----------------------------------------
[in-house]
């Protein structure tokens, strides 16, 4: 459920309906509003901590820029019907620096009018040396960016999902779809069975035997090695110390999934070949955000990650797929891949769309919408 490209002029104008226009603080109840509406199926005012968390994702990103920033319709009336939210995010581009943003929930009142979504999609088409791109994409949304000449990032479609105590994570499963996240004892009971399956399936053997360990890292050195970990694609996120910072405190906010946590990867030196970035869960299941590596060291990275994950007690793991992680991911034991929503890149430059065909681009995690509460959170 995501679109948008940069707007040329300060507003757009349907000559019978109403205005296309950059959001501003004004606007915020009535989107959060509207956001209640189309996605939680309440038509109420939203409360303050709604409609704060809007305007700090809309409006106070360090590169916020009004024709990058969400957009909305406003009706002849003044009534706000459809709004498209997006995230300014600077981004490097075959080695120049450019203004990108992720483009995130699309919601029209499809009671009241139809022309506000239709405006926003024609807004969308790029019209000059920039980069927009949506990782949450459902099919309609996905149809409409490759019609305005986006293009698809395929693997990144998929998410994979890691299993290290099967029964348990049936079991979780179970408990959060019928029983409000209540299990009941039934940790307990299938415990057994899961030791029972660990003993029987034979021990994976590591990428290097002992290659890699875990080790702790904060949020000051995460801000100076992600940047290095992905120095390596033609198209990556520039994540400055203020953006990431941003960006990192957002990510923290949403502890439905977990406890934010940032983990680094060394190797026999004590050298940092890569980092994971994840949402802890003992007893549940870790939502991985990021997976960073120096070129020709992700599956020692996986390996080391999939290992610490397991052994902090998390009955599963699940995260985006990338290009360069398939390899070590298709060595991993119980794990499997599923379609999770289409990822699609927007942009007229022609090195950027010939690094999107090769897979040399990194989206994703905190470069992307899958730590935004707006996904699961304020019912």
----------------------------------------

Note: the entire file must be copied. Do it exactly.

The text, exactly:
[in-house]
């Protein structure tokens, strides 16, 4: 459920309906509003901590820029019907620096009018040396960016999902779809069975035997090695110390999934070949955000990650797929891949769309919408 490209002029104008226009603080109840509406199926005012968390994702990103920033319709009336939210995010581009943003929930009142979504999609088409791109994409949304000449990032479609105590994570499963996240004892009971399956399936053997360990890292050195970990694609996120910072405190906010946590990867030196970035869960299941590596060291990275994950007690793991992680991911034991929503890149430059065909681009995690509460959170 995501679109948008940069707007040329300060507003757009349907000559019978109403205005296309950059959001501003004004606007915020009535989107959060509207956001209640189309996605939680309440038509109420939203409360303050709604409609704060809007305007700090809309409006106070360090590169916020009004024709990058969400957009909305406003009706002849003044009534706000459809709004498209997006995230300014600077981004490097075959080695120049450019203004990108992720483009995130699309919601029209499809009671009241139809022309506000239709405006926003024609807004969308790029019209000059920039980069927009949506990782949450459902099919309609996905149809409409490759019609305005986006293009698809395929693997990144998929998410994979890691299993290290099967029964348990049936079991979780179970408990959060019928029983409000209540299990009941039934940790307990299938415990057994899961030791029972660990003993029987034979021990994976590591990428290097002992290659890699875990080790702790904060949020000051995460801000100076992600940047290095992905120095390596033609198209990556520039994540400055203020953006990431941003960006990192957002990510923290949403502890439905977990406890934010940032983990680094060394190797026999004590050298940092890569980092994971994840949402802890003992007893549940870790939502991985990021997976960073120096070129020709992700599956020692996986390996080391999939290992610490397991052994902090998390009955599963699940995260985006990338290009360069398939390899070590298709060595991993119980794990499997599923379609999770289409990822699609927007942009007229022609090195950027010939690094999107090769897979040399990194989206994703905190470069992307899958730590935004707006996904699961304020019912």